According to Maritz (2005), the major “purpose of a financial strategy is to ensure that an organisation knows what its financial needs are and where it will get the necessary funding to meet those needs” (p. 5). The implication made is that through the use of financial planning strategy, an organization identifies its financial needs and looks for ways to fund the identified needs. In return, the business realizes the short and long term strategic and organizational goals. In this perspective, financial planning “the identification on behalf of the enterprise, of necessities such as the clarifying or  the expansion possibility, the viability of its budget for the market, the evaluation of possibilities in implementing new projects and their costs, and the planning of reserves for future investment” (Reisdorfer et al. 2005, p. 2). This means that the process allows budget viability identification and business possibility evaluation.  As part of ensuring corporate accountability, financial planning assists in the identification of wasted or exaggerated costs, which allows the top management, make effective decisions.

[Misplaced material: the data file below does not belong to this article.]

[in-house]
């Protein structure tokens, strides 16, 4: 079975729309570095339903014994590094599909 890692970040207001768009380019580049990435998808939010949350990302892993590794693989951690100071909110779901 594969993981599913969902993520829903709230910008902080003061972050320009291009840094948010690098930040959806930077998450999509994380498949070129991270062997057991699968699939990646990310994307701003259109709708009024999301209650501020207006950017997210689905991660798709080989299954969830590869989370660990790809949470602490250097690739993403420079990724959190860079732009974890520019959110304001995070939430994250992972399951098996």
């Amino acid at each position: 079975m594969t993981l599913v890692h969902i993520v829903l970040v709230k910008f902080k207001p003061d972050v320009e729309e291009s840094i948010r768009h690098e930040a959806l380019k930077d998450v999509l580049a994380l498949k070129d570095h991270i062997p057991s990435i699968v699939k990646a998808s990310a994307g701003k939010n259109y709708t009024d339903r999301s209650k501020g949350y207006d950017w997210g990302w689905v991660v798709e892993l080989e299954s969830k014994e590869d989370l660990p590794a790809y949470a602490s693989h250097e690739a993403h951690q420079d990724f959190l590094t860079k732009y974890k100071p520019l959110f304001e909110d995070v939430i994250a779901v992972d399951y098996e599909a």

Gitman (1997) contends that financial planning is used to formalize the procedure used to realize financial goals and ways that can be used to integrate financing and investment decisions into the business strategic goals. Lastly, financial planning promotes in developing ‘what if’ scenarios that allows business leaders and managers envisage probable risks factors and design contingency plans to address them.

2.3 The information needs of different decision makers